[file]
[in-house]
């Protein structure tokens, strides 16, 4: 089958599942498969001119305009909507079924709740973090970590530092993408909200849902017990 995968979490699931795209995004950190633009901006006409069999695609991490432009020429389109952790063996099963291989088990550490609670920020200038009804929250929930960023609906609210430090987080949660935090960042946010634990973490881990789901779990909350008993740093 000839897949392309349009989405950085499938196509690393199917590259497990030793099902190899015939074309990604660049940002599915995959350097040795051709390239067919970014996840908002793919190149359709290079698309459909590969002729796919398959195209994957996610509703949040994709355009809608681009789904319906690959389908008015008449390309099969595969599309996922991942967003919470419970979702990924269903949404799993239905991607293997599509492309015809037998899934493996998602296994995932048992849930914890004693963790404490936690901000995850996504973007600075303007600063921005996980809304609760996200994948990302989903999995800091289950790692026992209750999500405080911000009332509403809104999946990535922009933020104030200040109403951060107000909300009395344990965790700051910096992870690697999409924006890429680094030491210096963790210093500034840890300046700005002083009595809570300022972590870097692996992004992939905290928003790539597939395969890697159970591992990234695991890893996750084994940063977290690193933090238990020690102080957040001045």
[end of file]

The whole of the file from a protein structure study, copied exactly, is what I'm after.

[in-house]
């Protein structure tokens, strides 16, 4: 089958599942498969001119305009909507079924709740973090970590530092993408909200849902017990 995968979490699931795209995004950190633009901006006409069999695609991490432009020429389109952790063996099963291989088990550490609670920020200038009804929250929930960023609906609210430090987080949660935090960042946010634990973490881990789901779990909350008993740093 000839897949392309349009989405950085499938196509690393199917590259497990030793099902190899015939074309990604660049940002599915995959350097040795051709390239067919970014996840908002793919190149359709290079698309459909590969002729796919398959195209994957996610509703949040994709355009809608681009789904319906690959389908008015008449390309099969595969599309996922991942967003919470419970979702990924269903949404799993239905991607293997599509492309015809037998899934493996998602296994995932048992849930914890004693963790404490936690901000995850996504973007600075303007600063921005996980809304609760996200994948990302989903999995800091289950790692026992209750999500405080911000009332509403809104999946990535922009933020104030200040109403951060107000909300009395344990965790700051910096992870690697999409924006890429680094030491210096963790210093500034840890300046700005002083009595809570300022972590870097692996992004992939905290928003790539597939395969890697159970591992990234695991890893996750084994940063977290690193933090238990020690102080957040001045």